Current tensions have been escalating since President Donald Trump withdrew the U.S. from Iran’s 2015 nuclear deal with world powers and imposed economic sanctions on Iran, including its oil exports.

In May, the U.S. announced it was dispatching an aircraft carrier and additional troops to the Middle East, citing unspecified threats posed by Iran.

The ongoing showdown has caused jitters around the globe, with each maneuver bringing fear that any misunderstanding or misstep by either side could lead to war.

In June, Iran shot down an American drone in the same waterway, and Trump came close to retaliating but called off an airstrike at the last moment. Just this week, Washington claimed that a U.S. warship downed an Iranian drone in the strait. Iran denied that it lost an aircraft in the area. There have also been attacks on oil tankers in recent weeks that the U.S. blames on Iran — an allegation denied by the Islamic Republic.

Stena Bulk, the owner of the seized British tanker, said the vessel’s crew members are of Indian, Filipino, Russian and Latvian nationalities. Iranian officials say the crew remain on the tanker.

The state-run news agency IRNA had reported earlier Saturday that Iran seized the British-flagged vessel after it collided with an Iranian fishing boat — an explanation that portrayed the seizure as a technicality rather than a tit-for-tat move.

The company that owns the ship said the vessel was in full compliance with all international regulations when it was intercepted Friday by “unidentified small crafts and a helicopter” during its transit through the Strait of Hormuz.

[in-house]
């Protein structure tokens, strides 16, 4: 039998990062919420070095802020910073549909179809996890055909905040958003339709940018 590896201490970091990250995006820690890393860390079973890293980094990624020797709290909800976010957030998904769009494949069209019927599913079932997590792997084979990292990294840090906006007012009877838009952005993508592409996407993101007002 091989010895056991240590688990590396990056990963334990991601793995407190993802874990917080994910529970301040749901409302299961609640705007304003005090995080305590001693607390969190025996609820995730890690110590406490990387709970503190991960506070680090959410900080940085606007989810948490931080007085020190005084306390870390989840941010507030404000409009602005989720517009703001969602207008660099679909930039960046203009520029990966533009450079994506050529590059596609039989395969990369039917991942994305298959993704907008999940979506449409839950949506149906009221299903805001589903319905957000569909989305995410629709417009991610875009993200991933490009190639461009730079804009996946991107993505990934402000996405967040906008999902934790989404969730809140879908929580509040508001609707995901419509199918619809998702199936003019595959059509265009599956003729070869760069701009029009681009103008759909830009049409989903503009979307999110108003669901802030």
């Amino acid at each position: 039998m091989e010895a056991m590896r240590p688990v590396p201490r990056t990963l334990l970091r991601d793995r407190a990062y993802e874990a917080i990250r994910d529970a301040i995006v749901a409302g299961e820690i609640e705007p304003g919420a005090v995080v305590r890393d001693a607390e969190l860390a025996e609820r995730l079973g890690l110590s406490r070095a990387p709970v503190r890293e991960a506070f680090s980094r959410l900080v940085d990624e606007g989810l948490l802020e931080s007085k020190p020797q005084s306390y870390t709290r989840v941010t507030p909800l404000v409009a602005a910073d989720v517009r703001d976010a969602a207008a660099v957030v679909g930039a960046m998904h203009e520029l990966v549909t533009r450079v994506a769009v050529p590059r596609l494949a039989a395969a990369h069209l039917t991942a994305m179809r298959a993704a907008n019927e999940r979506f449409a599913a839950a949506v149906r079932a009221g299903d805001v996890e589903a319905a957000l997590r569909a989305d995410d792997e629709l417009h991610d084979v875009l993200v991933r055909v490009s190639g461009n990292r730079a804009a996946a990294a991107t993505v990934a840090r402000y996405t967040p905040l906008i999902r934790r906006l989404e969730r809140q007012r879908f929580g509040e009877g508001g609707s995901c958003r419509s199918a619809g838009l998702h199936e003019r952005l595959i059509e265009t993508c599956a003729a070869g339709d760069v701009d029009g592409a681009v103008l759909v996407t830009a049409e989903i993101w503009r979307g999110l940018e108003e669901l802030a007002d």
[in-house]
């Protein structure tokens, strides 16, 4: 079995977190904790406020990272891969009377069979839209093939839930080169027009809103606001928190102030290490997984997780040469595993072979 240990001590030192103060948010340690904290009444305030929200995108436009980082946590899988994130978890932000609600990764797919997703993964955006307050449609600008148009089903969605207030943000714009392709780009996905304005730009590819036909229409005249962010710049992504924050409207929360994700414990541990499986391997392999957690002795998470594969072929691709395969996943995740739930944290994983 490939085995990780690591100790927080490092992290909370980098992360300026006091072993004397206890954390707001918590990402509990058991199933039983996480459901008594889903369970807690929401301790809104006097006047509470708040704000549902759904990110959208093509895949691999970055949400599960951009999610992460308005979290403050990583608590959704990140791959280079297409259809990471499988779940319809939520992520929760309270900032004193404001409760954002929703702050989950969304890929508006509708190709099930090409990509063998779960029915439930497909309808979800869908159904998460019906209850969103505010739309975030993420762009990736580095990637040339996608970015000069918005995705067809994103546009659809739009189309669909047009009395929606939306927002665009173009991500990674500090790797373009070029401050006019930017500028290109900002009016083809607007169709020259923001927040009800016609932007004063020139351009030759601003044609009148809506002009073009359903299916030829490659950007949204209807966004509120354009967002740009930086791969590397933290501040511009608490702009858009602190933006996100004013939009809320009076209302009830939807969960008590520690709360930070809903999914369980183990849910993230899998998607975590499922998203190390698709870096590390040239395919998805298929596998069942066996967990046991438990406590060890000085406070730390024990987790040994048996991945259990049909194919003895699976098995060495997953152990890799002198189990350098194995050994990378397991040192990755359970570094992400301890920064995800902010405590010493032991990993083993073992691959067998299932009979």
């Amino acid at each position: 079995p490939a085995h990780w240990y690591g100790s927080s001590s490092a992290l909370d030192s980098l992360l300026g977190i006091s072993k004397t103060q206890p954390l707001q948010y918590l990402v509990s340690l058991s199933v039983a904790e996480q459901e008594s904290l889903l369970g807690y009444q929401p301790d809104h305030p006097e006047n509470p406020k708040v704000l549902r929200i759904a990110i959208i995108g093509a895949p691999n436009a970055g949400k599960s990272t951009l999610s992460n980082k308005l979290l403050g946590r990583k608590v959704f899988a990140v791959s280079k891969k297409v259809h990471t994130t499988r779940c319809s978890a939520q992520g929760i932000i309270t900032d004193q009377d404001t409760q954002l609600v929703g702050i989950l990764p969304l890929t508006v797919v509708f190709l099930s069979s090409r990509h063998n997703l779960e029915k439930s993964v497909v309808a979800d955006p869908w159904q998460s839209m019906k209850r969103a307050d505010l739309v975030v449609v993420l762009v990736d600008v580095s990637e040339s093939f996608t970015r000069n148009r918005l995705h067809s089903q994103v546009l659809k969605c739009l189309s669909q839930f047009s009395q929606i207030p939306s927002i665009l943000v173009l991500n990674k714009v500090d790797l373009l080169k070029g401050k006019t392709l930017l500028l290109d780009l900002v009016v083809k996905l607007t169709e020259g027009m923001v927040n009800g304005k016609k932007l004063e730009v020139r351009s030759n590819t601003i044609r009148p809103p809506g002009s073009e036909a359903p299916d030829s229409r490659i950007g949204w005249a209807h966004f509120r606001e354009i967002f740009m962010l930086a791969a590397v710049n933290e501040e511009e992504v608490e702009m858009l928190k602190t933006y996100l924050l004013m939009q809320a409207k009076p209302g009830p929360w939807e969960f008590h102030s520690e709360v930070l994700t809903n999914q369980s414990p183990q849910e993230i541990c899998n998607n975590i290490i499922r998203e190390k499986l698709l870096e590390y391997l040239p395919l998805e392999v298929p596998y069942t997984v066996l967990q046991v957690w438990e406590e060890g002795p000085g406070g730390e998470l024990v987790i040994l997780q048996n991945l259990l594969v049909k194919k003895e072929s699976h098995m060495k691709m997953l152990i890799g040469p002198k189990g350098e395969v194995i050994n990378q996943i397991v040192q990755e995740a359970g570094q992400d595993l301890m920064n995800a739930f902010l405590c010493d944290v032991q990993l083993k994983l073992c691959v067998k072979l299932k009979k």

The comments Saturday by the Guardian Council reflect how prominently Britain has featured in the rising U.S. tensions with Iran.

There was a brief standoff between the British navy and the Iranian Revolutionary Guard vessels recently. The British navy said it warned three Guard vessels away after they tried to impede the passage of a commercial British tanker that the navy was escorting.

U.K.-flagged vessels represented less than 0.6% of the 67,533 ships sailing through the Strait of Hormuz in 2018, with 427 transits, according to maritime publication Lloyd’s List, quoting research from Russel Group.

Iran’s government has desperately tried to get out of the economic chokehold, urging the other partners in the nuclear deal, particularly European nations, to find ways around the U.S. sanctions.

Meanwhile, the U.S. is mulling a proposal called the Sentinel Program — a coalition of nations working with the U.S. to preserve maritime security in the Persian Gulf and keep eyes on Iran.

The U.S. is also sending several hundred troops as well as aircraft and air defense missiles to Iran’s rival, Saudi Arabia, as part of its increased military presence in the region. The move has been in the works for several weeks.

King Salman approved hosting U.S. armed forces in the kingdom “to increase joint cooperation in defense and regional security and stability,” a statement in the state-run Saudi Press Agency said.

 

Today’s Top Stories

AP

a small boy recieves a COVID-19 vaccine in China...
JOE McDONALD Associated Press

China eases anti-COVID measures following protests

Experts warn, however, that restrictions can’t be lifted completely until at least mid-2023 because millions of elderly people still must be vaccinated.
14 hours ago